As the two men settle their compact, other members of the household burst into the room, arguing loudly. Lady Croom and her brother, Captain Brice, are protesting the plans of Richard Noakes, a landscape architect who Lord Croom has hired to refashion the grounds of Sidley Park. Noakes has assembled a series of watercolor paintings that depict the gardens of the country house "before" and "after" his recommended treatment. At the moment the gardens are a vision of classical splendor—trees neatly and symmetrically grouped on the hillside and a lake surrounded by meadows ‘‘on which the right amount of sheep are tastefully arranged.’’ Noakes's new design transforms Sidley Park into a Gothic wilderness—the Romantic style of the era—complete with gloomy forests, artificial ruins, rampant briars, and a rustic hermitage. Lady Croom and Captain Brice are mortified but young Thomasina, who heard the commotion and returned to the room, judges Noakes's scheme perfect.
The sound of gunfire is heard outside, where the poet Lord Byron is hunting with Lord...
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Croom and his young son, Augustus Coverly. The group marches out of the room to meet the hunters and continue debating the transformation of the Croom estate, leaving Septimus and Thomasina alone again. Innocently, she draws a picture of a hermit in Noakes's hermitage and hands Septimus a note from Mrs. Chater, which he reads then inserts into the pages of ‘‘The Couch of Eros.’’ (Both the drawing and the note also become essential clues later in the play.) Act I, scene 2 The next scene takes place nearly two centuries later, at the present day Sidley Park. The room remains the same but its inhabitants change. Hannah Jarvis, an author in her late thirties, is visiting the estate, which still belongs to the Croom family. She has written one bestselling book already and is conducting research for her next work, which she thinks will focus on the breakdown of the Romantic Imagination in the early-nineteenth century.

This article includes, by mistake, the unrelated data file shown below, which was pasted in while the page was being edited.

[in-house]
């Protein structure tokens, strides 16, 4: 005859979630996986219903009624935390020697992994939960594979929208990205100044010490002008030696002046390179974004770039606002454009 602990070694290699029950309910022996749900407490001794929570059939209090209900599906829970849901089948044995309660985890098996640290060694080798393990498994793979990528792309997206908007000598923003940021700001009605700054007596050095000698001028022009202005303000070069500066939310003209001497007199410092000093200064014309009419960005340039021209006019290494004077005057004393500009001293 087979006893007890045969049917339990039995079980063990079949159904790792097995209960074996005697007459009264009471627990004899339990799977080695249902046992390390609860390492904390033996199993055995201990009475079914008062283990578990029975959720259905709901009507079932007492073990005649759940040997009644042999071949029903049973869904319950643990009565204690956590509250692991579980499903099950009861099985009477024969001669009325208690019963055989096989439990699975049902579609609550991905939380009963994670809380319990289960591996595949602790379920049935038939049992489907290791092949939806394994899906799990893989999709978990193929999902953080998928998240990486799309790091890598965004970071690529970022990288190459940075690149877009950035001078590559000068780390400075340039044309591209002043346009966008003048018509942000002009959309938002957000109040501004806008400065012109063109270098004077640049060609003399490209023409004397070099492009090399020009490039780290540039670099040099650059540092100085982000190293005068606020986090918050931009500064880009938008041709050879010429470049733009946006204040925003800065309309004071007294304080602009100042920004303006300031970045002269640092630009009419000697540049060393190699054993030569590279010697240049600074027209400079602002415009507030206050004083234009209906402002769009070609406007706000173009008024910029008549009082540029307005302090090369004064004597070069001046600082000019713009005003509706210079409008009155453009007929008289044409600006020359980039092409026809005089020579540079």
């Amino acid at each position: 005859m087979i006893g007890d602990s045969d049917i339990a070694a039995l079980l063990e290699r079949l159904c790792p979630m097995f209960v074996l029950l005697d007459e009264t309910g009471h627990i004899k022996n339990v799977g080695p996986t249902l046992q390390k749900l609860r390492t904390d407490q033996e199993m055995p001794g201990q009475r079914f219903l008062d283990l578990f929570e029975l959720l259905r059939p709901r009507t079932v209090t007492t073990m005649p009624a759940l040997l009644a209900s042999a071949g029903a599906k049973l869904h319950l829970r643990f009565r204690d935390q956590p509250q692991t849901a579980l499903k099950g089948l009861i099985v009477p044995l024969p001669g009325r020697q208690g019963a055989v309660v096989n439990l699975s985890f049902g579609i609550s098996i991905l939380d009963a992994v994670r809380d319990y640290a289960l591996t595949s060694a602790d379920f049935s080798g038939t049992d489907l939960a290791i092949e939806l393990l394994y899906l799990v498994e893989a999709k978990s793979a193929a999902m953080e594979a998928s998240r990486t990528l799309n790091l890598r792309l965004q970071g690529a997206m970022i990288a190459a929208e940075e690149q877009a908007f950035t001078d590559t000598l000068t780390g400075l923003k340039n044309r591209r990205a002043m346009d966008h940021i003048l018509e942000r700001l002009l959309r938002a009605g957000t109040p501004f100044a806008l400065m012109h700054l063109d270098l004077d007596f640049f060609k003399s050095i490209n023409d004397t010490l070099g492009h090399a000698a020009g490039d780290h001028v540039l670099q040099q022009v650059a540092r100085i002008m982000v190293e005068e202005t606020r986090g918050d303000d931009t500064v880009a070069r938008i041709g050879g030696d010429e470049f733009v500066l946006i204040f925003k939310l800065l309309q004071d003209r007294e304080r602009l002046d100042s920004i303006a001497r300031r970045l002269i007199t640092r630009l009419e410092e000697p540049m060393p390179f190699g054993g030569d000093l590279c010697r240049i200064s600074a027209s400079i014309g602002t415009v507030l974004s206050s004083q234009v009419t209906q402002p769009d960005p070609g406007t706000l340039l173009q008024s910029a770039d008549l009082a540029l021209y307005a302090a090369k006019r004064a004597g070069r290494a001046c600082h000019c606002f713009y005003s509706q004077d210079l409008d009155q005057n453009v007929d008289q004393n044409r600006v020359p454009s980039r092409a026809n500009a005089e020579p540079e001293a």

Hannah's hosts are the current children of the Croom family, who wander in and out of the room throughout the scene, preparing the house for a big costume garden party. The children are Valentine Coverly, an Oxford postgraduate student conducting mathematical research on the number of grouse reported killed in the family's game books over the years; Chloe Coverly, the Crooms' eighteen-year-old daughter; and Gus Coverly, the fifteen-year-old, apparently mute, youngest son.
The mysteries which are at the root of Arcadia's plot develop with the arrival of Bernard Nightingale, a Sussex professor who has come seeking information about Lord Byron. Bernard has stumbled across Septimus's copy of ‘‘The Couch of Eros’’ and discovered the notes and inscription inside. Because the book was found in Byron's personal library, Bernard has taken a few creative— and erroneous—mental leaps. He has developed the theory that Lord Byron, who was visiting the Croom estate at the same time as Chater in 1809, killed the hapless would-be poet in a duel and fled the country. A mistake of sorts is also at the root of Hannah's work. Finding Thomasina's drawing of the ‘‘hermit’’ in Noakes's landscape sketches, Hannah assumed the figure was a real person, who died on the estate in 1834. She is making the ‘‘Sidley hermit’’ the metaphorical centerpiece for her book about the decline of Romanticism in England.